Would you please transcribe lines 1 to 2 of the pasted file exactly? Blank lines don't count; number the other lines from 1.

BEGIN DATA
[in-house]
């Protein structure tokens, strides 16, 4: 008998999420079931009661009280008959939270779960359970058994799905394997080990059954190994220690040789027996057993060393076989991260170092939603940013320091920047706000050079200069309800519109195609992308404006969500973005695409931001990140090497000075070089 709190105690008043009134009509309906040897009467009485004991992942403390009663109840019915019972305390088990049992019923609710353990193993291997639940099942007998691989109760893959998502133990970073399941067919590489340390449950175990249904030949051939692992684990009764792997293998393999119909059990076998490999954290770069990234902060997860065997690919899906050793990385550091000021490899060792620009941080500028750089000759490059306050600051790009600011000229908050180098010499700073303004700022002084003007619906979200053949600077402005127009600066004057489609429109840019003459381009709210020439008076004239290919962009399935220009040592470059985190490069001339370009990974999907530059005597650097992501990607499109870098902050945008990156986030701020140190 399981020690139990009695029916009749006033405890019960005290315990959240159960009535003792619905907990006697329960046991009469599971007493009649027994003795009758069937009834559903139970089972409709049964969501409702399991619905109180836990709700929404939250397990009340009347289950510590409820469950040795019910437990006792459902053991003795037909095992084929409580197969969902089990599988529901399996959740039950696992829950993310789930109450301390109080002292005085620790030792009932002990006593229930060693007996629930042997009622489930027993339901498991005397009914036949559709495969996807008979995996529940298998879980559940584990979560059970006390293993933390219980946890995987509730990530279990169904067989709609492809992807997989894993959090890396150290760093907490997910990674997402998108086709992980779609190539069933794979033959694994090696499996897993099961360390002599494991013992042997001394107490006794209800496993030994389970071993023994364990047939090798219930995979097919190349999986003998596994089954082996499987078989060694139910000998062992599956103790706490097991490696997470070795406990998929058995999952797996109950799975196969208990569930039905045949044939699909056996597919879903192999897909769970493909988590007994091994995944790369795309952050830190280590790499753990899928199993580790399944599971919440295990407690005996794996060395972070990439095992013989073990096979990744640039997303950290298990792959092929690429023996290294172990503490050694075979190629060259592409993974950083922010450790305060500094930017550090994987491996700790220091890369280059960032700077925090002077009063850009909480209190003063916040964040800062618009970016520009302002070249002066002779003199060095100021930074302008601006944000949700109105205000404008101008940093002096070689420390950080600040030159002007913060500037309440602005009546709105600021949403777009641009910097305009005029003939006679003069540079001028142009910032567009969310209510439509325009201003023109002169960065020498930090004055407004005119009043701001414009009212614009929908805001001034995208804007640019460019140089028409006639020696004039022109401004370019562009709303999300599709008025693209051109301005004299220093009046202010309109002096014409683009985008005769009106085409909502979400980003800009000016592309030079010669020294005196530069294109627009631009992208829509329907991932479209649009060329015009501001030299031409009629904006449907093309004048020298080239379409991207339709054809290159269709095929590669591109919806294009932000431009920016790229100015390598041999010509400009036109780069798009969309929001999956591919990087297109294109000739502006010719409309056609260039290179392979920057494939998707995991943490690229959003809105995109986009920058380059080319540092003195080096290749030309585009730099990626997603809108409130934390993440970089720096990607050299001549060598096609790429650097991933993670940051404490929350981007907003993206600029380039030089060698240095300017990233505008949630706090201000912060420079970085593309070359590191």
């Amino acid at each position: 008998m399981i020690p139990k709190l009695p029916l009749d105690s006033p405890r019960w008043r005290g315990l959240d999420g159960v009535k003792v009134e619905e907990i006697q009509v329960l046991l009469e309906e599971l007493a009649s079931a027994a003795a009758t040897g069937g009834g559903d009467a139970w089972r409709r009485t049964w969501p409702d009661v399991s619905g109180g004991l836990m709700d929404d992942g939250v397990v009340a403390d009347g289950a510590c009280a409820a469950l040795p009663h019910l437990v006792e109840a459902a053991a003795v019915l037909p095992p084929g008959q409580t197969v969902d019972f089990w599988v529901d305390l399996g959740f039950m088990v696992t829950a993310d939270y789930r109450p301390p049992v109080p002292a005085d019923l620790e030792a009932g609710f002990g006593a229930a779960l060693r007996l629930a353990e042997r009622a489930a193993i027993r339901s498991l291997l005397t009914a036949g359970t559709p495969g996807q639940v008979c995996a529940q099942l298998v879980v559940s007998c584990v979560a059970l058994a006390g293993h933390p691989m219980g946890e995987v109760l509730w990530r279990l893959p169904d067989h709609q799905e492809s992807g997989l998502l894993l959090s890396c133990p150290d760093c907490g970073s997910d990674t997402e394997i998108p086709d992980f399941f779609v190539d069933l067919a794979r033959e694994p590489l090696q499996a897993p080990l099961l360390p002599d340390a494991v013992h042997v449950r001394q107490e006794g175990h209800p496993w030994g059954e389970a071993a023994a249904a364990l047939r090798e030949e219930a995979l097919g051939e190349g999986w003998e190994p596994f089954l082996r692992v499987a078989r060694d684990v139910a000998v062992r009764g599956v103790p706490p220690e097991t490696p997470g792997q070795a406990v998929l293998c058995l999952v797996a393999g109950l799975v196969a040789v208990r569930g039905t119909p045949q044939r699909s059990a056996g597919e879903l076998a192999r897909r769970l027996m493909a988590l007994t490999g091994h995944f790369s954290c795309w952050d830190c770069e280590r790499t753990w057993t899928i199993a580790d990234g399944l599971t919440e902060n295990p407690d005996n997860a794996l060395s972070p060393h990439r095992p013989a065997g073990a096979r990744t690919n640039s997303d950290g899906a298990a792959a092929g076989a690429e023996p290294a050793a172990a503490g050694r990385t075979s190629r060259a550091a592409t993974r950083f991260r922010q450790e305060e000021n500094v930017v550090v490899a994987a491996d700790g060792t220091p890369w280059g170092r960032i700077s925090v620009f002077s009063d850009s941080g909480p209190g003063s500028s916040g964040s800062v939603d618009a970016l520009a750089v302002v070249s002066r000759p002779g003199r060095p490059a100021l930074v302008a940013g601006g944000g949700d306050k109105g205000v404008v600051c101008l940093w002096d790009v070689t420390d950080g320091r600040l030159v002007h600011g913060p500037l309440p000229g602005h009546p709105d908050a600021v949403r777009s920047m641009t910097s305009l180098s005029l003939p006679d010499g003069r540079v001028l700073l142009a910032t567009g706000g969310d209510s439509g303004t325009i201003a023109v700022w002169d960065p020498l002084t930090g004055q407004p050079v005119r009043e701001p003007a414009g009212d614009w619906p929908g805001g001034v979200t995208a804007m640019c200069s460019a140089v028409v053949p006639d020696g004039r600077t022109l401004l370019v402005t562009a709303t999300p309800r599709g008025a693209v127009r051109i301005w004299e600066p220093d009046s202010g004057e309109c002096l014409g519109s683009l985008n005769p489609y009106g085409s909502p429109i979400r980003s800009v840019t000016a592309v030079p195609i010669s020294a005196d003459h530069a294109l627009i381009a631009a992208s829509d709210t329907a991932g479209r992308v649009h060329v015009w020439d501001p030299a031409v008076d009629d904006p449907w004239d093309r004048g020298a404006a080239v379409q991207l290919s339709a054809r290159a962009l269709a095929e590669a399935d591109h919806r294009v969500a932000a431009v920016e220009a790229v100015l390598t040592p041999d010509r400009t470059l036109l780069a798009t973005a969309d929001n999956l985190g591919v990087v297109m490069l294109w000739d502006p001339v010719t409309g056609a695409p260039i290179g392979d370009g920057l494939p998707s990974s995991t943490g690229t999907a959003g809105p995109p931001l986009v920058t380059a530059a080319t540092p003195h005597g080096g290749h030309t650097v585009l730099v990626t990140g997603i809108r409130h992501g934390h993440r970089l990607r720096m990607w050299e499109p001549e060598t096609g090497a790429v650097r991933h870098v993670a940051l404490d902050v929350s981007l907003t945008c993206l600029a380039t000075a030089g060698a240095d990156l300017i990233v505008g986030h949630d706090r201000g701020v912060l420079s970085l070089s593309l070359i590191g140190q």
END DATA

[in-house]
């Protein structure tokens, strides 16, 4: 008998999420079931009661009280008959939270779960359970058994799905394997080990059954190994220690040789027996057993060393076989991260170092939603940013320091920047706000050079200069309800519109195609992308404006969500973005695409931001990140090497000075070089 709190105690008043009134009509309906040897009467009485004991992942403390009663109840019915019972305390088990049992019923609710353990193993291997639940099942007998691989109760893959998502133990970073399941067919590489340390449950175990249904030949051939692992684990009764792997293998393999119909059990076998490999954290770069990234902060997860065997690919899906050793990385550091000021490899060792620009941080500028750089000759490059306050600051790009600011000229908050180098010499700073303004700022002084003007619906979200053949600077402005127009600066004057489609429109840019003459381009709210020439008076004239290919962009399935220009040592470059985190490069001339370009990974999907530059005597650097992501990607499109870098902050945008990156986030701020140190 399981020690139990009695029916009749006033405890019960005290315990959240159960009535003792619905907990006697329960046991009469599971007493009649027994003795009758069937009834559903139970089972409709049964969501409702399991619905109180836990709700929404939250397990009340009347289950510590409820469950040795019910437990006792459902053991003795037909095992084929409580197969969902089990599988529901399996959740039950696992829950993310789930109450301390109080002292005085620790030792009932002990006593229930060693007996629930042997009622489930027993339901498991005397009914036949559709495969996807008979995996529940298998879980559940584990979560059970006390293993933390219980946890995987509730990530279990169904067989709609492809992807997989894993959090890396150290760093907490997910990674997402998108086709992980779609190539069933794979033959694994090696499996897993099961360390002599494991013992042997001394107490006794209800496993030994389970071993023994364990047939090798219930995979097919190349999986003998596994089954082996499987078989060694139910000998062992599956103790706490097991490696997470070795406990998929058995999952797996109950799975196969208990569930039905045949044939699909056996597919879903192999897909769970493909988590007994091994995944790369795309952050830190280590790499753990899928199993580790399944599971919440295990407690005996794996060395972070990439095992013989073990096979990744640039997303950290298990792959092929690429023996290294172990503490050694075979190629060259592409993974950083922010450790305060500094930017550090994987491996700790220091890369280059960032700077925090002077009063850009909480209190003063916040964040800062618009970016520009302002070249002066002779003199060095100021930074302008601006944000949700109105205000404008101008940093002096070689420390950080600040030159002007913060500037309440602005009546709105600021949403777009641009910097305009005029003939006679003069540079001028142009910032567009969310209510439509325009201003023109002169960065020498930090004055407004005119009043701001414009009212614009929908805001001034995208804007640019460019140089028409006639020696004039022109401004370019562009709303999300599709008025693209051109301005004299220093009046202010309109002096014409683009985008005769009106085409909502979400980003800009000016592309030079010669020294005196530069294109627009631009992208829509329907991932479209649009060329015009501001030299031409009629904006449907093309004048020298080239379409991207339709054809290159269709095929590669591109919806294009932000431009920016790229100015390598041999010509400009036109780069798009969309929001999956591919990087297109294109000739502006010719409309056609260039290179392979920057494939998707995991943490690229959003809105995109986009920058380059080319540092003195080096290749030309585009730099990626997603809108409130934390993440970089720096990607050299001549060598096609790429650097991933993670940051404490929350981007907003993206600029380039030089060698240095300017990233505008949630706090201000912060420079970085593309070359590191």